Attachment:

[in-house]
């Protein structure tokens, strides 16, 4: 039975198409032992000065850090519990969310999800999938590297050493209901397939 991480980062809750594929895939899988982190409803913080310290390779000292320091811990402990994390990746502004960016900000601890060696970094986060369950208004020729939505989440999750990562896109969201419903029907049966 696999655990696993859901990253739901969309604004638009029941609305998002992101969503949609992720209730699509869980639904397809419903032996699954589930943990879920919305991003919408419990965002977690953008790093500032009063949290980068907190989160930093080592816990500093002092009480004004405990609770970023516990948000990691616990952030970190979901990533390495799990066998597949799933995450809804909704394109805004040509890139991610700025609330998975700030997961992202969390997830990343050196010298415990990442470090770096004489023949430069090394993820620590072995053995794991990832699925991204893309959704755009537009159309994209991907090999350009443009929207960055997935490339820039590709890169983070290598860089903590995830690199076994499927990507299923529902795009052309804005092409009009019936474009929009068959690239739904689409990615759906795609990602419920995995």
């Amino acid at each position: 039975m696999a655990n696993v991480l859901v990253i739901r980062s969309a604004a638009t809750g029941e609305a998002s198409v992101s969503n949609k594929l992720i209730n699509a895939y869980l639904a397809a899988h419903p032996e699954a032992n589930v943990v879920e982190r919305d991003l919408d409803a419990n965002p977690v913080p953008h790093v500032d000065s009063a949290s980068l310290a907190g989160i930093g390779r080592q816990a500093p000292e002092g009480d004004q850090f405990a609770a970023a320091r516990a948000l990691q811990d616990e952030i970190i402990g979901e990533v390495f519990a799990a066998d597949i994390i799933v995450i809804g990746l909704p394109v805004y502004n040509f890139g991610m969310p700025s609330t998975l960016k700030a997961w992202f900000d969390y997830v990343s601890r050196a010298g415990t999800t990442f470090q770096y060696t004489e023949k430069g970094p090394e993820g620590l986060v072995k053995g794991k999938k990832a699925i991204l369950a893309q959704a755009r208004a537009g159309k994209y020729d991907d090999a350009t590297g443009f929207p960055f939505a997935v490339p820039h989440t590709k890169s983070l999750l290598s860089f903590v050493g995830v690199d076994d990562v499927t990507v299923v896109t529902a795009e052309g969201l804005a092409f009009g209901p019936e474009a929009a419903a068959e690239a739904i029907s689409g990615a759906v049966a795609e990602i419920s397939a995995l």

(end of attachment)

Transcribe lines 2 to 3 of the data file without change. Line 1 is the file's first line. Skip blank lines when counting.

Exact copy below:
């Protein structure tokens, strides 16, 4: 039975198409032992000065850090519990969310999800999938590297050493209901397939 991480980062809750594929895939899988982190409803913080310290390779000292320091811990402990994390990746502004960016900000601890060696970094986060369950208004020729939505989440999750990562896109969201419903029907049966 696999655990696993859901990253739901969309604004638009029941609305998002992101969503949609992720209730699509869980639904397809419903032996699954589930943990879920919305991003919408419990965002977690953008790093500032009063949290980068907190989160930093080592816990500093002092009480004004405990609770970023516990948000990691616990952030970190979901990533390495799990066998597949799933995450809804909704394109805004040509890139991610700025609330998975700030997961992202969390997830990343050196010298415990990442470090770096004489023949430069090394993820620590072995053995794991990832699925991204893309959704755009537009159309994209991907090999350009443009929207960055997935490339820039590709890169983070290598860089903590995830690199076994499927990507299923529902795009052309804005092409009009019936474009929009068959690239739904689409990615759906795609990602419920995995």
């Amino acid at each position: 039975m696999a655990n696993v991480l859901v990253i739901r980062s969309a604004a638009t809750g029941e609305a998002s198409v992101s969503n949609k594929l992720i209730n699509a895939y869980l639904a397809a899988h419903p032996e699954a032992n589930v943990v879920e982190r919305d991003l919408d409803a419990n965002p977690v913080p953008h790093v500032d000065s009063a949290s980068l310290a907190g989160i930093g390779r080592q816990a500093p000292e002092g009480d004004q850090f405990a609770a970023a320091r516990a948000l990691q811990d616990e952030i970190i402990g979901e990533v390495f519990a799990a066998d597949i994390i799933v995450i809804g990746l909704p394109v805004y502004n040509f890139g991610m969310p700025s609330t998975l960016k700030a997961w992202f900000d969390y997830v990343s601890r050196a010298g415990t999800t990442f470090q770096y060696t004489e023949k430069g970094p090394e993820g620590l986060v072995k053995g794991k999938k990832a699925i991204l369950a893309q959704a755009r208004a537009g159309k994209y020729d991907d090999a350009t590297g443009f929207p960055f939505a997935v490339p820039h989440t590709k890169s983070l999750l290598s860089f903590v050493g995830v690199d076994d990562v499927t990507v299923v896109t529902a795009e052309g969201l804005a092409f009009g209901p019936e474009a929009a419903a068959e690239a739904i029907s689409g990615a759906v049966a795609e990602i419920s397939a995995l």